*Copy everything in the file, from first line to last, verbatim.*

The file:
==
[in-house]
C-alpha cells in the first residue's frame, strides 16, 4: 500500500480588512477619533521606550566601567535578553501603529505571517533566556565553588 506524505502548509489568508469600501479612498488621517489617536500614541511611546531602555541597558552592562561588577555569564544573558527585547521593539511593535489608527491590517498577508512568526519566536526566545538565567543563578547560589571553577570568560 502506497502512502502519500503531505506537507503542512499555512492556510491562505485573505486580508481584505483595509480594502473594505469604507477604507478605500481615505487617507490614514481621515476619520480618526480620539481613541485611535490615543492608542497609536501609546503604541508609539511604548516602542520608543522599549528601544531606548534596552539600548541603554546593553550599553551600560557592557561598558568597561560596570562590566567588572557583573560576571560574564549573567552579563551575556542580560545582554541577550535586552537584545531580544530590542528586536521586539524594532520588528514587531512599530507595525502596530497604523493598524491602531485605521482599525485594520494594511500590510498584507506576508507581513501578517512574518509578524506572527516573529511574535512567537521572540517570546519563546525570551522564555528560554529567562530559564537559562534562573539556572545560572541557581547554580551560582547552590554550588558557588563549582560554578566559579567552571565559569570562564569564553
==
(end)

[in-house]
C-alpha cells in the first residue's frame, strides 16, 4: 500500500480588512477619533521606550566601567535578553501603529505571517533566556565553588 506524505502548509489568508469600501479612498488621517489617536500614541511611546531602555541597558552592562561588577555569564544573558527585547521593539511593535489608527491590517498577508512568526519566536526566545538565567543563578547560589571553577570568560 502506497502512502502519500503531505506537507503542512499555512492556510491562505485573505486580508481584505483595509480594502473594505469604507477604507478605500481615505487617507490614514481621515476619520480618526480620539481613541485611535490615543492608542497609536501609546503604541508609539511604548516602542520608543522599549528601544531606548534596552539600548541603554546593553550599553551600560557592557561598558568597561560596570562590566567588572557583573560576571560574564549573567552579563551575556542580560545582554541577550535586552537584545531580544530590542528586536521586539524594532520588528514587531512599530507595525502596530497604523493598524491602531485605521482599525485594520494594511500590510498584507506576508507581513501578517512574518509578524506572527516573529511574535512567537521572540517570546519563546525570551522564555528560554529567562530559564537559562534562573539556572545560572541557581547554580551560582547552590554550588558557588563549582560554578566559579567552571565559569570562564569564553